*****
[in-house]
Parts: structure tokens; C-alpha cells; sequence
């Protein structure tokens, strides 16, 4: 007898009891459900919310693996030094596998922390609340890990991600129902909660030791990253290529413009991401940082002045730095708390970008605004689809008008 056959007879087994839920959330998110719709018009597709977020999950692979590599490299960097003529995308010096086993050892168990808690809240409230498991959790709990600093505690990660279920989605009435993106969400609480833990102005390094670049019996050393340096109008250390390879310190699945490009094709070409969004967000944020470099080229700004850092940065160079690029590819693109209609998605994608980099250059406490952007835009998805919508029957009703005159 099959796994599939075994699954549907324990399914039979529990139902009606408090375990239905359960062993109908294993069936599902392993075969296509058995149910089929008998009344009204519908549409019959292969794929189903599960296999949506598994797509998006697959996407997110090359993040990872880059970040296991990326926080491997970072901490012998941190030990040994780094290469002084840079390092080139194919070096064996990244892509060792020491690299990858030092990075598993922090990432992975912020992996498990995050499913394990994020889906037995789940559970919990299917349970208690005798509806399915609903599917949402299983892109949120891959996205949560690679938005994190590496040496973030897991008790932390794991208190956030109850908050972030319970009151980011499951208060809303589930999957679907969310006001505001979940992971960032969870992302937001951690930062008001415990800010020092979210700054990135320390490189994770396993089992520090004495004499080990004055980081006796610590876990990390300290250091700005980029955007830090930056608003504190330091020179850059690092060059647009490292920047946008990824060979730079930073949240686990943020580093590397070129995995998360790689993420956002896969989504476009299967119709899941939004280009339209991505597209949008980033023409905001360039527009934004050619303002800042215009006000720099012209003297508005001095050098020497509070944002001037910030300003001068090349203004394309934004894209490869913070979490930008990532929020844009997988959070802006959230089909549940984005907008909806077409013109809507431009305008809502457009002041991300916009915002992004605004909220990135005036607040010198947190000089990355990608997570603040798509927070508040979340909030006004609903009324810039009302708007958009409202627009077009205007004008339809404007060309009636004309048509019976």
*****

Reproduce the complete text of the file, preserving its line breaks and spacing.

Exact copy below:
[in-house]
Parts: structure tokens; C-alpha cells; sequence
């Protein structure tokens, strides 16, 4: 007898009891459900919310693996030094596998922390609340890990991600129902909660030791990253290529413009991401940082002045730095708390970008605004689809008008 056959007879087994839920959330998110719709018009597709977020999950692979590599490299960097003529995308010096086993050892168990808690809240409230498991959790709990600093505690990660279920989605009435993106969400609480833990102005390094670049019996050393340096109008250390390879310190699945490009094709070409969004967000944020470099080229700004850092940065160079690029590819693109209609998605994608980099250059406490952007835009998805919508029957009703005159 099959796994599939075994699954549907324990399914039979529990139902009606408090375990239905359960062993109908294993069936599902392993075969296509058995149910089929008998009344009204519908549409019959292969794929189903599960296999949506598994797509998006697959996407997110090359993040990872880059970040296991990326926080491997970072901490012998941190030990040994780094290469002084840079390092080139194919070096064996990244892509060792020491690299990858030092990075598993922090990432992975912020992996498990995050499913394990994020889906037995789940559970919990299917349970208690005798509806399915609903599917949402299983892109949120891959996205949560690679938005994190590496040496973030897991008790932390794991208190956030109850908050972030319970009151980011499951208060809303589930999957679907969310006001505001979940992971960032969870992302937001951690930062008001415990800010020092979210700054990135320390490189994770396993089992520090004495004499080990004055980081006796610590876990990390300290250091700005980029955007830090930056608003504190330091020179850059690092060059647009490292920047946008990824060979730079930073949240686990943020580093590397070129995995998360790689993420956002896969989504476009299967119709899941939004280009339209991505597209949008980033023409905001360039527009934004050619303002800042215009006000720099012209003297508005001095050098020497509070944002001037910030300003001068090349203004394309934004894209490869913070979490930008990532929020844009997988959070802006959230089909549940984005907008909806077409013109809507431009305008809502457009002041991300916009915002992004605004909220990135005036607040010198947190000089990355990608997570603040798509927070508040979340909030006004609903009324810039009302708007958009409202627009077009205007004008339809404007060309009636004309048509019976």